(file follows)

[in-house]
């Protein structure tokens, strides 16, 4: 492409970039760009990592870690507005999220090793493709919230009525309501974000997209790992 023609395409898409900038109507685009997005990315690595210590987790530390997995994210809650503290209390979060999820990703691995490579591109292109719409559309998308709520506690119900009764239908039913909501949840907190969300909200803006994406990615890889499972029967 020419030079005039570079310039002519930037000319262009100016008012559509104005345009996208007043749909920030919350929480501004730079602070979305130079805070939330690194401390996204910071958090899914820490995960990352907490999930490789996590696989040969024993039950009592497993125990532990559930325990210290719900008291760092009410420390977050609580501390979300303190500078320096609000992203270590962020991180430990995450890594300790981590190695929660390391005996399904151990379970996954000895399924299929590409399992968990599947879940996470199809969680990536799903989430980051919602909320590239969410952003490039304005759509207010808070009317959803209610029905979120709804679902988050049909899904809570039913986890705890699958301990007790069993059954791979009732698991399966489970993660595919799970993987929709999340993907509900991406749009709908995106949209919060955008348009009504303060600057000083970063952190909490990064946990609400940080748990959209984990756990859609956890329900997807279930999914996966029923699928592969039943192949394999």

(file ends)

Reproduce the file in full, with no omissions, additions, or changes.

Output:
[in-house]
């Protein structure tokens, strides 16, 4: 492409970039760009990592870690507005999220090793493709919230009525309501974000997209790992 023609395409898409900038109507685009997005990315690595210590987790530390997995994210809650503290209390979060999820990703691995490579591109292109719409559309998308709520506690119900009764239908039913909501949840907190969300909200803006994406990615890889499972029967 020419030079005039570079310039002519930037000319262009100016008012559509104005345009996208007043749909920030919350929480501004730079602070979305130079805070939330690194401390996204910071958090899914820490995960990352907490999930490789996590696989040969024993039950009592497993125990532990559930325990210290719900008291760092009410420390977050609580501390979300303190500078320096609000992203270590962020991180430990995450890594300790981590190695929660390391005996399904151990379970996954000895399924299929590409399992968990599947879940996470199809969680990536799903989430980051919602909320590239969410952003490039304005759509207010808070009317959803209610029905979120709804679902988050049909899904809570039913986890705890699958301990007790069993059954791979009732698991399966489970993660595919799970993987929709999340993907509900991406749009709908995106949209919060955008348009009504303060600057000083970063952190909490990064946990609400940080748990959209984990756990859609956890329900997807279930999914996966029923699928592969039943192949394999």